When Wheat Worked Woe
Many a day has the story-teller wandered along the dykes, which overlook the Zuyder Zee. Once there were fertile fields, and scores of towns, where water now covers all. Then fleets of ships sailed on the bosom of Lake Flevo, and in the river which ran into the sea. Bright and beautiful cities dotted the shores, and church bells chimed merrily for the bridal, or tolled in sympathy for the sorrowing. Many were the festal days, because of the wealth, which the ships brought from lands near and far.
But to-day the waters roll over the spot and "The Dead Cities of the Zuyder Zee" are a proverb. Yet all are not dead, in one and the same sense. Some lie far down under the waves, their very names forgotten, because of the ocean's flood, which in one night, centuries ago, rushed in to destroy. Others languished, because wealth came no longer in the ships, and the seaports dried up. And one, because of a foolish woman, instead of holding thousands of homes and people, is to-day only a village nestling behind the dykes. It holds a few hundred people and only a fragment of land remains of its once great area.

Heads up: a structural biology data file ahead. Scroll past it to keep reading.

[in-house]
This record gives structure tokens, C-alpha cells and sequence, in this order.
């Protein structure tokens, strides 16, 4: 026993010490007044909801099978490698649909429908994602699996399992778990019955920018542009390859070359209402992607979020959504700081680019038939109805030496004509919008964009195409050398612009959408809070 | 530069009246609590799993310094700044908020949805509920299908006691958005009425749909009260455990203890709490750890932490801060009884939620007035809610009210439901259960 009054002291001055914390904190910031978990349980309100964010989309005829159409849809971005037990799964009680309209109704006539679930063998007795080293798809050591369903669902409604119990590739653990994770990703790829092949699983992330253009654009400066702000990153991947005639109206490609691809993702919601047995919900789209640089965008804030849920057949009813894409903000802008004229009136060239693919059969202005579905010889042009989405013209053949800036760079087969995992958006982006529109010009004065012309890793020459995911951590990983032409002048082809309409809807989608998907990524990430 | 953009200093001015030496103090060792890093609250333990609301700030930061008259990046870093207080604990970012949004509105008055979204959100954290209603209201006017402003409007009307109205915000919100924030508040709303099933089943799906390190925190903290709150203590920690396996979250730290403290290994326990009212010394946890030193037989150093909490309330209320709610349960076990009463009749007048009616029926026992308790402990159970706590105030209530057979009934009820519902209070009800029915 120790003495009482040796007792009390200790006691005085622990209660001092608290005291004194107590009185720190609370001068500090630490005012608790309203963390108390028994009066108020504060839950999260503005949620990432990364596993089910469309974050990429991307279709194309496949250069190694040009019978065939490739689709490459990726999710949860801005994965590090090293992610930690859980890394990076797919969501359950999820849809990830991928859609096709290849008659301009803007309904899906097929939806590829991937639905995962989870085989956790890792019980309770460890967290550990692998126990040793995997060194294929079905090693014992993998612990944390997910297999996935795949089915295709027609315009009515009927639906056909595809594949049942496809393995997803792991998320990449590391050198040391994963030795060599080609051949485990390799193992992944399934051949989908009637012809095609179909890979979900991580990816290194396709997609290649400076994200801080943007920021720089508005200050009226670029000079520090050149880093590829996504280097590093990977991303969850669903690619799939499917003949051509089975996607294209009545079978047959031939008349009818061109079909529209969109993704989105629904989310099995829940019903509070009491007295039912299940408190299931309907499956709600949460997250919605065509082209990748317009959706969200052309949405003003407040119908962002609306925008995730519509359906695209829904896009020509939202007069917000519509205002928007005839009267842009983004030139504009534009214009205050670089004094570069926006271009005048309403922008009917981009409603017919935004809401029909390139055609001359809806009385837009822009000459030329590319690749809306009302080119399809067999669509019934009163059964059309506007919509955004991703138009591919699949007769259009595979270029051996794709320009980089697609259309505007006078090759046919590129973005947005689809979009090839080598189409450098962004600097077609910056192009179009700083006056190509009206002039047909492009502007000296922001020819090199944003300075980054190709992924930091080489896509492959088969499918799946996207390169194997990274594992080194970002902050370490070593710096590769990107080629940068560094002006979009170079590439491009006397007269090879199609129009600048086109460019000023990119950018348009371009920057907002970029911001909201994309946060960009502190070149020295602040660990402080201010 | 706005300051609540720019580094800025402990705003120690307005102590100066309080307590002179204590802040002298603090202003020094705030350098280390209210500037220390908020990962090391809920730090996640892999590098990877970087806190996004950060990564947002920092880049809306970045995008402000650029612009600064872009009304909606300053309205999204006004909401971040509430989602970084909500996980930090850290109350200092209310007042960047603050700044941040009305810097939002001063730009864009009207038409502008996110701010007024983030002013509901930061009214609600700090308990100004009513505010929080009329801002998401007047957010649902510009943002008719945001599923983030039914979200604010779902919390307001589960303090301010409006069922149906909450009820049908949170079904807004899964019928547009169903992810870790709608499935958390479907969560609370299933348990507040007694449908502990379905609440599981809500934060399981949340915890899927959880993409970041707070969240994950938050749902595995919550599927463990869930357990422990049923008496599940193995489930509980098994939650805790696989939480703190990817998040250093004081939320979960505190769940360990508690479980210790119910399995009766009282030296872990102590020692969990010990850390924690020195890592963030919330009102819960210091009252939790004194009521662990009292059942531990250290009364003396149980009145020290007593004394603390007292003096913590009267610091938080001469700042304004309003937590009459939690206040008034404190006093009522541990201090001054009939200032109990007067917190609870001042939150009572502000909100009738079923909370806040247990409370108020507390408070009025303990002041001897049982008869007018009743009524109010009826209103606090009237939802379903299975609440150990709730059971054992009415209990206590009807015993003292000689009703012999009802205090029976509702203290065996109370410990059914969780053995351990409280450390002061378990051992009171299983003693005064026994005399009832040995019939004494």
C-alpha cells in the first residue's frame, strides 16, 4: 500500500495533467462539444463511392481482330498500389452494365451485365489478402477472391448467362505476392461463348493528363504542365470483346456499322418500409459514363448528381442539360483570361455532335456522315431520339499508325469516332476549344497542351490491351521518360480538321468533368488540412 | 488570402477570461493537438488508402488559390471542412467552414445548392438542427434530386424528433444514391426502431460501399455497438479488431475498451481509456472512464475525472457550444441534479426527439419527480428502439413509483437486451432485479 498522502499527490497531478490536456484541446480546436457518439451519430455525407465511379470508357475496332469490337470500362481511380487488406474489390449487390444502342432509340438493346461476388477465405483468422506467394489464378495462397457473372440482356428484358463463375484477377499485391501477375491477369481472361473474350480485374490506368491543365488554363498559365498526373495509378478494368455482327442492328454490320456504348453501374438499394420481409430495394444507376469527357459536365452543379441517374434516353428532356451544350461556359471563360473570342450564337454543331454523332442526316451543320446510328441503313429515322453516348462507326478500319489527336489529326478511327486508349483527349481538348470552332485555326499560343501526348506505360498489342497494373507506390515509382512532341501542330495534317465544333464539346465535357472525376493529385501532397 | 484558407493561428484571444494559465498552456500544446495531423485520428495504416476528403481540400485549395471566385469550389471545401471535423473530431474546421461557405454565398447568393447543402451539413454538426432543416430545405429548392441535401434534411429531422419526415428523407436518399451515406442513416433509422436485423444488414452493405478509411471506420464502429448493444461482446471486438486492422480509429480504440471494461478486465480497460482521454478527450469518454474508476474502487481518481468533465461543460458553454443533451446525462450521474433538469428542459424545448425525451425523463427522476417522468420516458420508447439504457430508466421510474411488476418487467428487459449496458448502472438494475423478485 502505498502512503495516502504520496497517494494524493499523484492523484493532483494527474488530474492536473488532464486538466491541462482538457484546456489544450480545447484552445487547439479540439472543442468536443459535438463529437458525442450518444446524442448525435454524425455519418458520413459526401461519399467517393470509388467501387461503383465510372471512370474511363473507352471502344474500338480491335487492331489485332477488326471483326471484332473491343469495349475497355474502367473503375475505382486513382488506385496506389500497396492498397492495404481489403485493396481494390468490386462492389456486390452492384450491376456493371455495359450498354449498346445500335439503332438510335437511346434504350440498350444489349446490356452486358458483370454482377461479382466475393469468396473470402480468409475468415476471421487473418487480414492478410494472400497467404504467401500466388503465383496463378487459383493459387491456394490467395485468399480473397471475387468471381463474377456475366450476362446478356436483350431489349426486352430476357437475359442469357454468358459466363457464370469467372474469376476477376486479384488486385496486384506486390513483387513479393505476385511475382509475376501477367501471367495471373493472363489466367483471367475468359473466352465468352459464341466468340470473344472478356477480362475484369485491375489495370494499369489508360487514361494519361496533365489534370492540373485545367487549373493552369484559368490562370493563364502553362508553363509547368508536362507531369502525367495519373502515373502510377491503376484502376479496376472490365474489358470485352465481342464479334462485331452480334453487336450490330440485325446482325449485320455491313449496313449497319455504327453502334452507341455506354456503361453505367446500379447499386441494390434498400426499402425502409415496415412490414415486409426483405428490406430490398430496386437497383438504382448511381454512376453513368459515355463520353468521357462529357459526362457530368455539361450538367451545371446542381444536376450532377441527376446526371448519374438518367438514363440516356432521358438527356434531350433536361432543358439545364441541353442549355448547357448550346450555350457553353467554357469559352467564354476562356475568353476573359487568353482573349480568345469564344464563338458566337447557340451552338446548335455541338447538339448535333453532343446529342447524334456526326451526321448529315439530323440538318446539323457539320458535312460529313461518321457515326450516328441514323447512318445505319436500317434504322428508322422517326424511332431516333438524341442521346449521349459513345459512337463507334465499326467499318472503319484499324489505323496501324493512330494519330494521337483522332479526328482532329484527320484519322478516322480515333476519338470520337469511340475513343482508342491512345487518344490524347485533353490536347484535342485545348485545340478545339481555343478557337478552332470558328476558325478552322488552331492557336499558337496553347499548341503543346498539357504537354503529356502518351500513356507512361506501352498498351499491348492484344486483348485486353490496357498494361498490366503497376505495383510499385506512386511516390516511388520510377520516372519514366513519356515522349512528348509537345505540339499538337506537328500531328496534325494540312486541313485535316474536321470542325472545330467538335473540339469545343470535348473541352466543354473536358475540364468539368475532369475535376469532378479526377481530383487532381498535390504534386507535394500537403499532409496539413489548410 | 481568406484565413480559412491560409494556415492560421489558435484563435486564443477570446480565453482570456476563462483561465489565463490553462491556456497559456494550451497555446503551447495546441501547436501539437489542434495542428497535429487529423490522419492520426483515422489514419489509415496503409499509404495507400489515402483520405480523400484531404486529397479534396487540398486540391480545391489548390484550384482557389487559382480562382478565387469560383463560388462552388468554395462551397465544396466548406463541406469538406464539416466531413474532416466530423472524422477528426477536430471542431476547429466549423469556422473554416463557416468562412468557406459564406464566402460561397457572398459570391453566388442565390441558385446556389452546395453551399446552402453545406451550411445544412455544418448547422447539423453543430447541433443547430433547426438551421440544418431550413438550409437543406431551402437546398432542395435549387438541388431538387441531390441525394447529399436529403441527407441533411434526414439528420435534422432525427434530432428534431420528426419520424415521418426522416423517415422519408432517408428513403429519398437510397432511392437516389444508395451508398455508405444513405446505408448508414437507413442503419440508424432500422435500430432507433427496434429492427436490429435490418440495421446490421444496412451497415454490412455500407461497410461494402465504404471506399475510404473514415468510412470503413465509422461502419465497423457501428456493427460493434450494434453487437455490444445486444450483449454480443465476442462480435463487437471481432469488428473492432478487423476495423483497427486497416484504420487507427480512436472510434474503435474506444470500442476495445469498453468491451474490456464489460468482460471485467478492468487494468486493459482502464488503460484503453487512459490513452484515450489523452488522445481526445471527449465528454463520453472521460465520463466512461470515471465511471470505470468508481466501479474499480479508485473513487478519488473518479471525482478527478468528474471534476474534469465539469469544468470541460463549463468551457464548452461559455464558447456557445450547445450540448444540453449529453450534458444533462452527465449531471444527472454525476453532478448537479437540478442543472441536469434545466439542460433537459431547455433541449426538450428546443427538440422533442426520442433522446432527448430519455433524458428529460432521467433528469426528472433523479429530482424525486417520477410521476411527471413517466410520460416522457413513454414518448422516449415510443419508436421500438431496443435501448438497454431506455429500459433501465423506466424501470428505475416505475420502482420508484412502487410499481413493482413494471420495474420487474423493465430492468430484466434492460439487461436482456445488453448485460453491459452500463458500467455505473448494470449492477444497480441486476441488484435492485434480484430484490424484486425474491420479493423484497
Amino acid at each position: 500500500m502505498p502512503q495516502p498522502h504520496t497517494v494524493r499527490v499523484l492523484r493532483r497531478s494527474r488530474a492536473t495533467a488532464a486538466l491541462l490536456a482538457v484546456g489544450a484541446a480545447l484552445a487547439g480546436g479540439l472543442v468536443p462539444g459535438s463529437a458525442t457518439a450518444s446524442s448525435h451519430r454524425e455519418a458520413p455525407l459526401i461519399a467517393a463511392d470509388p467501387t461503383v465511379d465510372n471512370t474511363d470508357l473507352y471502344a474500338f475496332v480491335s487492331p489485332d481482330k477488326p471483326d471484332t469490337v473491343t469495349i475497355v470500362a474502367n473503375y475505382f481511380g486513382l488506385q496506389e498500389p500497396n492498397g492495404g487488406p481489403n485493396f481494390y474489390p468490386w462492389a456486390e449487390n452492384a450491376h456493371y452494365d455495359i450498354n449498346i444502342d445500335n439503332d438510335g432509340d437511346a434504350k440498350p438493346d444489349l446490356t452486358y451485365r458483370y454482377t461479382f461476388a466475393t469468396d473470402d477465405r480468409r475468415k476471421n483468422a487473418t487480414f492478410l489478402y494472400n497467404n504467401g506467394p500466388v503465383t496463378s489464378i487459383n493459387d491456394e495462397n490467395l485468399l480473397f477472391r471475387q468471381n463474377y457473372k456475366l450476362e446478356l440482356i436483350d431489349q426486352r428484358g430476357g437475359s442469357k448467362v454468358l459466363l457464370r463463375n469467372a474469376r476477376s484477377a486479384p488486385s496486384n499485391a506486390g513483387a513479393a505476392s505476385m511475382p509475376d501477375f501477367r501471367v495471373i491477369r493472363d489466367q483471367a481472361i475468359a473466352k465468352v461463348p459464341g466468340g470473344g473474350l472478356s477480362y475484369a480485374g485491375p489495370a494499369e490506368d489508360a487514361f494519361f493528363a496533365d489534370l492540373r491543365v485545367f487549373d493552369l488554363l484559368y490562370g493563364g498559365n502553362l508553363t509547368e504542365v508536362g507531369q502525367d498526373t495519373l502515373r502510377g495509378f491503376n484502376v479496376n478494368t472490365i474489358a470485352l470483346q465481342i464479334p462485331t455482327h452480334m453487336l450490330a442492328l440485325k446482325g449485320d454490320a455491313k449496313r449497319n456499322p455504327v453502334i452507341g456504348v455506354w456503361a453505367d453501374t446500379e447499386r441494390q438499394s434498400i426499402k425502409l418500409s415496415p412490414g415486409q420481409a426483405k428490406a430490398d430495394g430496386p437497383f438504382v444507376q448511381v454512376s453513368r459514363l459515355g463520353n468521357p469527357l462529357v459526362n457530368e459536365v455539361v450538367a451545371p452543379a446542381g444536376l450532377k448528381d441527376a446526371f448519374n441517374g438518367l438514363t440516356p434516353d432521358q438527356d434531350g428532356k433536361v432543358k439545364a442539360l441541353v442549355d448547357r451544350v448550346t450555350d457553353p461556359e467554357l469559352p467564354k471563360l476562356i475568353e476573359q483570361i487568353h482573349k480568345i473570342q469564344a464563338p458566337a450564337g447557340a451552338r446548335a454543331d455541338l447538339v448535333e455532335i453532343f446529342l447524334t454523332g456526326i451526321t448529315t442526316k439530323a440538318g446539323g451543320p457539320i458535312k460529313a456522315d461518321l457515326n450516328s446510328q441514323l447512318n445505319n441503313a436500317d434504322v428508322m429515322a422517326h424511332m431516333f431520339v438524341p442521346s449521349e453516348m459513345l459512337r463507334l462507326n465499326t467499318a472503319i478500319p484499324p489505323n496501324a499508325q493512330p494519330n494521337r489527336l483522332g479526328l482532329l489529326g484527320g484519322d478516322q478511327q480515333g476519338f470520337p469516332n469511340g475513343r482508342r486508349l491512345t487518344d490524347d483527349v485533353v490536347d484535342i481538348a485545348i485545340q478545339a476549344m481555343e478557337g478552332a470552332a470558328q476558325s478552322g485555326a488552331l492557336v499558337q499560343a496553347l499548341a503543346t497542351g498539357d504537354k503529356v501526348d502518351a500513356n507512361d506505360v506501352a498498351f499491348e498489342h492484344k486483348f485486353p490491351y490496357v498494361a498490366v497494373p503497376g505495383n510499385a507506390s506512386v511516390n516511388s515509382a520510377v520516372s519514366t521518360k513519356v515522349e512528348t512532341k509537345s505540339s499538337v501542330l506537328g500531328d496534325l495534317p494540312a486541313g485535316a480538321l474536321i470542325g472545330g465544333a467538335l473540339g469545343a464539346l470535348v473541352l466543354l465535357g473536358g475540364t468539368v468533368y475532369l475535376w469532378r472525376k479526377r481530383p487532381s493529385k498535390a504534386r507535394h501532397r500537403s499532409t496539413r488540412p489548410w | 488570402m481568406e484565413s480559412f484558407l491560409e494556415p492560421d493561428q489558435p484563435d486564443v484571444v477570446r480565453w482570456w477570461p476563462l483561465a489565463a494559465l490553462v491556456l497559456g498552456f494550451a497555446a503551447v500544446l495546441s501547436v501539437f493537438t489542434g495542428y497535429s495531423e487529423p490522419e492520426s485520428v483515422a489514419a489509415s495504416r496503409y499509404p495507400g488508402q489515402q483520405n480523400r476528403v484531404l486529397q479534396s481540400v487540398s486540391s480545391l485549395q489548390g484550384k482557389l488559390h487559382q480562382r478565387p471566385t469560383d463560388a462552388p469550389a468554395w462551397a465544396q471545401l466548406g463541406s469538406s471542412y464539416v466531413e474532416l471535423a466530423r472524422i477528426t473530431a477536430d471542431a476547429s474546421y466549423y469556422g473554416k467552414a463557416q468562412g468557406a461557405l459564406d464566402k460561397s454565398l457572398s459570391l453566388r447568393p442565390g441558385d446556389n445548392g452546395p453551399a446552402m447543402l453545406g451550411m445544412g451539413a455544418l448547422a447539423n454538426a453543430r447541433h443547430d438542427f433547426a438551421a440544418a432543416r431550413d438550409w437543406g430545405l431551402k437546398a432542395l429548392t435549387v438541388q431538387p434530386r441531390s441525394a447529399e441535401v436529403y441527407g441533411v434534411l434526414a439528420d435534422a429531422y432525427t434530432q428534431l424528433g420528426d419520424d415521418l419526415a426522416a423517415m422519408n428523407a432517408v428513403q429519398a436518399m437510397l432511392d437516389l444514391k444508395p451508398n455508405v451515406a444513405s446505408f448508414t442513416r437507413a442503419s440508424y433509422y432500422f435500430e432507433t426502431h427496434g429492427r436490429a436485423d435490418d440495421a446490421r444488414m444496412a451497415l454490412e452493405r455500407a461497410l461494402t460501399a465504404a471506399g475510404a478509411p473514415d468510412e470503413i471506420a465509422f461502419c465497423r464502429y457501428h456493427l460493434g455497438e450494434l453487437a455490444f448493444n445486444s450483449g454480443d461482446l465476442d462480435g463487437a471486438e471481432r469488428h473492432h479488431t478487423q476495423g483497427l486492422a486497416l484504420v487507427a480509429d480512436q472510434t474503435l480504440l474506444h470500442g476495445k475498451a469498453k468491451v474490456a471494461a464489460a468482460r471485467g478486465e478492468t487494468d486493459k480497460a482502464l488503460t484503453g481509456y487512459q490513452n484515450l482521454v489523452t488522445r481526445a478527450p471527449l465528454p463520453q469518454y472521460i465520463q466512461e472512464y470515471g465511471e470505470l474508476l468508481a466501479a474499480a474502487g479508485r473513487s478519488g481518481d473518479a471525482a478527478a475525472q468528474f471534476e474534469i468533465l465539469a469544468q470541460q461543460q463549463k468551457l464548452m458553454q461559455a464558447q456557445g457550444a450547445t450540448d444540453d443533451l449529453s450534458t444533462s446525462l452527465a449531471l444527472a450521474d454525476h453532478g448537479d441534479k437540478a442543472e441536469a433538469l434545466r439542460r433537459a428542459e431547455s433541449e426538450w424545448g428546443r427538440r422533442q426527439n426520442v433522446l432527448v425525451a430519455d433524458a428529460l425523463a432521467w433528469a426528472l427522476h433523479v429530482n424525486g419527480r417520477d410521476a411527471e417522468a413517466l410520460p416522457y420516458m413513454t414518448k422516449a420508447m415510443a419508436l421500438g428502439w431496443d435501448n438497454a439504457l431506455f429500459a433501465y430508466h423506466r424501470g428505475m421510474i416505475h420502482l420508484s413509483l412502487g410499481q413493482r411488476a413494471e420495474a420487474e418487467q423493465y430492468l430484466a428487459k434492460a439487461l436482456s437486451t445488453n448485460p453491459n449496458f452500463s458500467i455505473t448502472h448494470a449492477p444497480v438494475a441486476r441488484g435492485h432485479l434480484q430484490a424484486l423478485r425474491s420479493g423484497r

In the distant ages of ice and gravel, when the long and high glaciers of Norway poked their cold noses into Friesland, Stavoren held the shrine of Stavo, the storm-god. The people were very poor, but many pilgrims came to worship at Stavo's altars. After the new religion came into the land, wealth increased, because the ships traded with the warm lands in the south. A great city sprang up, to which the counts of Holland granted a charter, with privileges second to none. It was written that Stavoren should have "the same freedom which a free city enjoys from this side of the mountains (the Alps) to the sea."
Then there came an age of gold in Stavoren. People were so rich, that the bolts and hinges and the keys and locks of their doors were made of this precious yellow metal. In some of the houses, the parlor floor was paved with ducats from Spain.
Now in this city lived a married couple, whose wealth came from the ships.